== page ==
V. Miscellaneous Issues Concerning the Record and Public Hearings

Plaintiffs have raised a few other issues which merit consideration. The first of these concerns the contents of the administrative record. Plaintiffs argue that the record before the court, on which defendants' motions are based, is deficient in that it was, at least in part, compiled after the § 404 permit was issued. The defendants also take issue with the fact that the record submitted to the court is considerably more detailed than that initially given to plaintiffs at the outset of this litigation.

Defendants have submitted a certification from defendant Ogden indicating that the administrative record filed with the court is a "true and accurate" record from the Corps, relating to Phase IV of the East-West Connector AR, Volume I Plaintiffs accurately note, however, that this certification does not indicate the chronology of the record's compilation as compared with the date the § 404 permit was issued.

The latter of these points can be disposed of with relative ease. The documents which plaintiffs consider to be the "first" AR, were in fact files provided by the Corps to the Assistant U.S. Attorney for use in preparing for a hearing on a motion for a temporary restraining order. The federal defendants allowed plaintiffs to have a copy of these files. These files were never submitted to the court, and thus no intent to present them as a complete administrative record was ever manifested. In terms of the record before the court, the federal defendants maintain:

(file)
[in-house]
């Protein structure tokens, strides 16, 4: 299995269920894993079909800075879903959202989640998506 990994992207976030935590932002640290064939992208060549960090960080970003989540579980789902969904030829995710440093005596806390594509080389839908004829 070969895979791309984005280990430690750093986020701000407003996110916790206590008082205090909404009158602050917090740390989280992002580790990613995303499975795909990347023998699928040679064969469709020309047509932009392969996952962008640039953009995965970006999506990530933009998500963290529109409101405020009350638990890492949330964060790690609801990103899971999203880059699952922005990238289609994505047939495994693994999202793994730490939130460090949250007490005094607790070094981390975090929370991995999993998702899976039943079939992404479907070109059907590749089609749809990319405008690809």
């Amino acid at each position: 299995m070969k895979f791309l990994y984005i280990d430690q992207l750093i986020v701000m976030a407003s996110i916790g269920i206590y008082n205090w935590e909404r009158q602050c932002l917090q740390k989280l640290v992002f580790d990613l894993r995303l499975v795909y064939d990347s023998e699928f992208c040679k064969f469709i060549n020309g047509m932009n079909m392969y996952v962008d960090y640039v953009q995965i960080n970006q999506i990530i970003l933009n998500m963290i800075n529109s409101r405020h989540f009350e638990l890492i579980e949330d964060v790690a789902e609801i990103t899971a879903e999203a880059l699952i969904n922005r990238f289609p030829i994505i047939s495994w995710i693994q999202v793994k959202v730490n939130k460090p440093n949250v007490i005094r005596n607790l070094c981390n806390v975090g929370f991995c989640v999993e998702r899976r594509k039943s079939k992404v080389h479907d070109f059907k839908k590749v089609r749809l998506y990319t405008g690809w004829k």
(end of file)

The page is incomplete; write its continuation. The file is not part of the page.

The administrative record (AR) was compiled over the next few months [after the TRO hearing] from files in the possession of all Corps employees who had worked on this project, both in the Atlanta and Savannah offices. The files were organized by subject matter, reproduced, indexed, and placed in binders. The Chief of the Regulatory Branch then reviewed the files and certified that this record contained all the files pertaining to this project to the best of his information and belief.

Federal Defendants' Responsive Memorandum to Plaintiffs' Motion for Summary Judgment at 2-3. Stated succinctly, the court is quite satisfied with this explanation.